While condolences and remembrances pour in for the late Senator John McCain in the United States, he is also being remembered overseas, including in the nation where he was a prisoner of war for five years.
McCain, who died Saturday at the age of 81, was shot down flying a bombing mission in Vietnam in 1967, but is known more in that country for what he did in mending ties and normalizing relations with the United States in recent years.
Flowers have been left at a monument near where his plane went down, and a book of condolences at the U.S. embassy in Hanoi allows residents to pay their respects.
Vietnam war veteran Pham Minh Chuc credited McCain with building a lasting peace.
"I admired him, that he understood what was right and what was wrong, to be alongside Vietnamese people to overcome the past and build a better future for the two countries," he said. "With his help, I believe there will not be any war between Vietnam and U.S. from now on."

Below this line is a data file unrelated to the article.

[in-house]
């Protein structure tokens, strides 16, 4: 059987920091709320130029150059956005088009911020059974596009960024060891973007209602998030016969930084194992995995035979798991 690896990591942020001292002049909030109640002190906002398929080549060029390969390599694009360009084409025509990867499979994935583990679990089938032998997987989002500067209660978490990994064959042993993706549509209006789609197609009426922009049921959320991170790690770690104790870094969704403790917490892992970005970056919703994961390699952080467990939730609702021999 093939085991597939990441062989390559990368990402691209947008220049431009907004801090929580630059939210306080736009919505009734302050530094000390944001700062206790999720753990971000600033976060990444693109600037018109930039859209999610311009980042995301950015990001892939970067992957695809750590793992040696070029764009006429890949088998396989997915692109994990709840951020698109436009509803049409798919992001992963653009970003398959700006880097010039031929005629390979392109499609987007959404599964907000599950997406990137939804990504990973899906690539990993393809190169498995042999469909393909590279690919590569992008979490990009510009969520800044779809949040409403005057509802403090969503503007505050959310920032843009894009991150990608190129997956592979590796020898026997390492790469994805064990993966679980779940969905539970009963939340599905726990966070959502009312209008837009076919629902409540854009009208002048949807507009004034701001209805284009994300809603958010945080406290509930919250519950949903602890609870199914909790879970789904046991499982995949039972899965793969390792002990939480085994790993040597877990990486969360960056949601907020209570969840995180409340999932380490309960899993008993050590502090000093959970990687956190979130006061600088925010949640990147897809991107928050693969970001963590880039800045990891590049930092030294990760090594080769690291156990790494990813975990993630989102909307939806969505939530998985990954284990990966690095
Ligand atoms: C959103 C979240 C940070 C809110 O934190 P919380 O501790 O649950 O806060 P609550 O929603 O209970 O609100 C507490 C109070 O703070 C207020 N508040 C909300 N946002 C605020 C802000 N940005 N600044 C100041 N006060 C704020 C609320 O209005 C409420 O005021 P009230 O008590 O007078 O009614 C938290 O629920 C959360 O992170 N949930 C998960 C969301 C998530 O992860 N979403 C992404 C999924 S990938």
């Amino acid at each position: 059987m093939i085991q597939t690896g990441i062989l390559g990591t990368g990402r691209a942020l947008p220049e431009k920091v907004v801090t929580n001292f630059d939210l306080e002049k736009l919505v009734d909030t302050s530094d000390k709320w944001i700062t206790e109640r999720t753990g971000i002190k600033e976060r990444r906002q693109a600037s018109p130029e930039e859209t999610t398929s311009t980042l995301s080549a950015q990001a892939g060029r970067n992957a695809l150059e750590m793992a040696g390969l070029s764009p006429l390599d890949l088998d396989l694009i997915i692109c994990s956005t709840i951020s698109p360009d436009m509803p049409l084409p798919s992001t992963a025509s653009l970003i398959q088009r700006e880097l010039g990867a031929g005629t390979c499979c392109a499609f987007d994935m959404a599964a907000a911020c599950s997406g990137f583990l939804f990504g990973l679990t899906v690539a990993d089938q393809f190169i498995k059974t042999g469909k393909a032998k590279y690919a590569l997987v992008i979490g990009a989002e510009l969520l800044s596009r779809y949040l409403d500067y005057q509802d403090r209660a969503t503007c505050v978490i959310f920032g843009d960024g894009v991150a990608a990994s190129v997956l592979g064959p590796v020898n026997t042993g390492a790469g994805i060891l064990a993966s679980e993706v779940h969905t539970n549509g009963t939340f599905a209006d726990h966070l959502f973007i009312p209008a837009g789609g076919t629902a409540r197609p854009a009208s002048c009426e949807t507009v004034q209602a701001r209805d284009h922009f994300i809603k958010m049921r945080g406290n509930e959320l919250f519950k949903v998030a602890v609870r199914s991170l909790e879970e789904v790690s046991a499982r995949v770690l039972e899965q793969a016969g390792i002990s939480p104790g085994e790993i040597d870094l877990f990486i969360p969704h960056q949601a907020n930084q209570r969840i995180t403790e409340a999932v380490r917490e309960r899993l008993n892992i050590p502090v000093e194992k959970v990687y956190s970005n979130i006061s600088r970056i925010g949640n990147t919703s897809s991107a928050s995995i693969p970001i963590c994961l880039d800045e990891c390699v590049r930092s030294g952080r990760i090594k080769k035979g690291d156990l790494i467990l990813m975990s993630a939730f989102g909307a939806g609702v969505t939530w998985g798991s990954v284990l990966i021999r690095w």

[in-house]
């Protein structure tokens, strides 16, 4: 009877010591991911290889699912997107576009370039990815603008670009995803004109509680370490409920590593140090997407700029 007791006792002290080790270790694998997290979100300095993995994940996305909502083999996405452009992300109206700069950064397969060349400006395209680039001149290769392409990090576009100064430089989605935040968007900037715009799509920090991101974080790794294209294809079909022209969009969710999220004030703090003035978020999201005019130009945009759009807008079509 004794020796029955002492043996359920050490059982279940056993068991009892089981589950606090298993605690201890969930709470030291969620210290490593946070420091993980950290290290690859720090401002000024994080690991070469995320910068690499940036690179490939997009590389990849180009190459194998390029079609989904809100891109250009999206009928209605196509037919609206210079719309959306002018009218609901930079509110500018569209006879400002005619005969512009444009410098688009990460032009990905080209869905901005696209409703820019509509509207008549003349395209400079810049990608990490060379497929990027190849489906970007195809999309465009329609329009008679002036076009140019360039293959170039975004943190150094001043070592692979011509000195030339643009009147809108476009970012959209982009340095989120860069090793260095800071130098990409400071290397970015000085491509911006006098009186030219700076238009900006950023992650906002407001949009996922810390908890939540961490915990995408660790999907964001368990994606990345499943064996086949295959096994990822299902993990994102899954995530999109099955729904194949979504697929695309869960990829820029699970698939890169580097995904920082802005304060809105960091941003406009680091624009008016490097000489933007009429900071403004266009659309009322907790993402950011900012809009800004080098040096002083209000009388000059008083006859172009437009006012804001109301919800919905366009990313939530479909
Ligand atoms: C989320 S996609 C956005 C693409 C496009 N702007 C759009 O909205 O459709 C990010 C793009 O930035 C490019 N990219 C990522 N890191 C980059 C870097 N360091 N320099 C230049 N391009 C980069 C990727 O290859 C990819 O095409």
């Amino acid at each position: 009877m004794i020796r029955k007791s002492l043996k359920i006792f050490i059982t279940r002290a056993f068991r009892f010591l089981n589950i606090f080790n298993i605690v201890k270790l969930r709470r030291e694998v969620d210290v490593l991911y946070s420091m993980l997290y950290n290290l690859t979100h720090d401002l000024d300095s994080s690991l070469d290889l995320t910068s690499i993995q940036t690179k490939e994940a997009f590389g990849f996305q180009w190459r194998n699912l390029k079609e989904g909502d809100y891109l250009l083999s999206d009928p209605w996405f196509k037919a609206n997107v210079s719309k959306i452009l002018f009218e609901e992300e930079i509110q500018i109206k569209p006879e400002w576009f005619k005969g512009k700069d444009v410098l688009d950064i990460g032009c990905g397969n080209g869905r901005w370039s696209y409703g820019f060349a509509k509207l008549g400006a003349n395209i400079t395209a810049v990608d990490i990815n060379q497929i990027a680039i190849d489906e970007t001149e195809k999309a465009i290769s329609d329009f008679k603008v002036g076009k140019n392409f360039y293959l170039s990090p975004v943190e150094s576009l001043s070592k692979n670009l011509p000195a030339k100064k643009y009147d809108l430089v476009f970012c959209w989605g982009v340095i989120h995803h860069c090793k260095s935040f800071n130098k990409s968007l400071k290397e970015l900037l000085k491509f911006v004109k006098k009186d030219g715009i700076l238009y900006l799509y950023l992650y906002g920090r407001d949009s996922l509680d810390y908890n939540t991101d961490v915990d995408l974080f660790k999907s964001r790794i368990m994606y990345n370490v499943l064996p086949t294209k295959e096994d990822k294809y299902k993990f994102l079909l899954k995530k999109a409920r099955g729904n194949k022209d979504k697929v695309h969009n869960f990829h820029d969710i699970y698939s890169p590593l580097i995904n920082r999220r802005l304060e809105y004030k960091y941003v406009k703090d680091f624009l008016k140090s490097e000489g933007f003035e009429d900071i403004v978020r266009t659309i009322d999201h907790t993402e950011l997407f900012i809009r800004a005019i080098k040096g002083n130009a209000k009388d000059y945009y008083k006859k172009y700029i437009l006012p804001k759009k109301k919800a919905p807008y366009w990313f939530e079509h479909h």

In Ukraine, President Petro Poroshenko told of an episode in which he and McCain visited Ukrainian marines who were under fire. Poroshenko said McCain was upset when it was suggested he stay back.
"When I proposed to him to visit and congratulate Ukrainian marines in Shirokino, he postponed his trip to Georgia, saying his place is here, in Ukraine," Poroshenko recalled. "Ten kilometers before we arrived to Shirokino, my presidential security service told me that marines were shelled by the enemy. I told him, "You are an American Senator, you do not have to be there. Me, as the President, I have to be with my soldiers. This was the first time when John was upset by me for even for thinking that I could suggest to him to do that."
Sunday, during a state visit to Lithuania, Israeli Prime Minister Benjamin Netanyahu praised McCain as a friend to Israel.
McCain will become the 13th senator to lie in state in the Capitol Rotunda, and former presidents Barack Obama and George W. Bush are to speak at his funeral service.